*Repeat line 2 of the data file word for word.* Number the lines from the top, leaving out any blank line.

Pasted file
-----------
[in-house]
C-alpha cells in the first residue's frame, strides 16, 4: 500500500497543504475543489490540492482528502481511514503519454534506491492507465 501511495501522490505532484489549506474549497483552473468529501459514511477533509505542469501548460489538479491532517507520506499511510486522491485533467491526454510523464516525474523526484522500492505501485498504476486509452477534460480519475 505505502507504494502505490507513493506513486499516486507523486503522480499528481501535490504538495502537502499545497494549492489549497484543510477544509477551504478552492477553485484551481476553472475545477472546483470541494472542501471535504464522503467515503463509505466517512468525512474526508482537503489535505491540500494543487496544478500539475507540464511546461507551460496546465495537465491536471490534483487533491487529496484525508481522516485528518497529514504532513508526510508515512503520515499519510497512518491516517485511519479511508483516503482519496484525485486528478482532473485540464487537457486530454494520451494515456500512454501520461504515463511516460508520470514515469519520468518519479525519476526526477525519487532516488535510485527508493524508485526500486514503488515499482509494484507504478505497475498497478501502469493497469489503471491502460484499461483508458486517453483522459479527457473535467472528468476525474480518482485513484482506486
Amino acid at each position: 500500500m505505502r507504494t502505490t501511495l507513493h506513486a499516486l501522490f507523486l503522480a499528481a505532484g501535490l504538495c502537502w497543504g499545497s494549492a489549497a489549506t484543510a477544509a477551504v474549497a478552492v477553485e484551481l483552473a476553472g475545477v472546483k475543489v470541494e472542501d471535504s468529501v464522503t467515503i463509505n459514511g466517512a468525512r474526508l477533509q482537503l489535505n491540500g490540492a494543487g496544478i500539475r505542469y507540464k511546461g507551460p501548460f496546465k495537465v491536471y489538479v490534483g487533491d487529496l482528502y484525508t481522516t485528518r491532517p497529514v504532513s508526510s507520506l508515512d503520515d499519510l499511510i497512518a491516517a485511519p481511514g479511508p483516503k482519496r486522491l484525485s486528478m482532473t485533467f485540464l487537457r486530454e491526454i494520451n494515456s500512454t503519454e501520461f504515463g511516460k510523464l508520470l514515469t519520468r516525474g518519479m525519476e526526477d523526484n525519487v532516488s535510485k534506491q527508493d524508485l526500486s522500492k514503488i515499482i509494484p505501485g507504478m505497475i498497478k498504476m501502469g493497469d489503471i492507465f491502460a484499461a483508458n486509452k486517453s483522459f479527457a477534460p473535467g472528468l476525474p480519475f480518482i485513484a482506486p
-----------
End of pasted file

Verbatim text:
C-alpha cells in the first residue's frame, strides 16, 4: 500500500497543504475543489490540492482528502481511514503519454534506491492507465 501511495501522490505532484489549506474549497483552473468529501459514511477533509505542469501548460489538479491532517507520506499511510486522491485533467491526454510523464516525474523526484522500492505501485498504476486509452477534460480519475 505505502507504494502505490507513493506513486499516486507523486503522480499528481501535490504538495502537502499545497494549492489549497484543510477544509477551504478552492477553485484551481476553472475545477472546483470541494472542501471535504464522503467515503463509505466517512468525512474526508482537503489535505491540500494543487496544478500539475507540464511546461507551460496546465495537465491536471490534483487533491487529496484525508481522516485528518497529514504532513508526510508515512503520515499519510497512518491516517485511519479511508483516503482519496484525485486528478482532473485540464487537457486530454494520451494515456500512454501520461504515463511516460508520470514515469519520468518519479525519476526526477525519487532516488535510485527508493524508485526500486514503488515499482509494484507504478505497475498497478501502469493497469489503471491502460484499461483508458486517453483522459479527457473535467472528468476525474480518482485513484482506486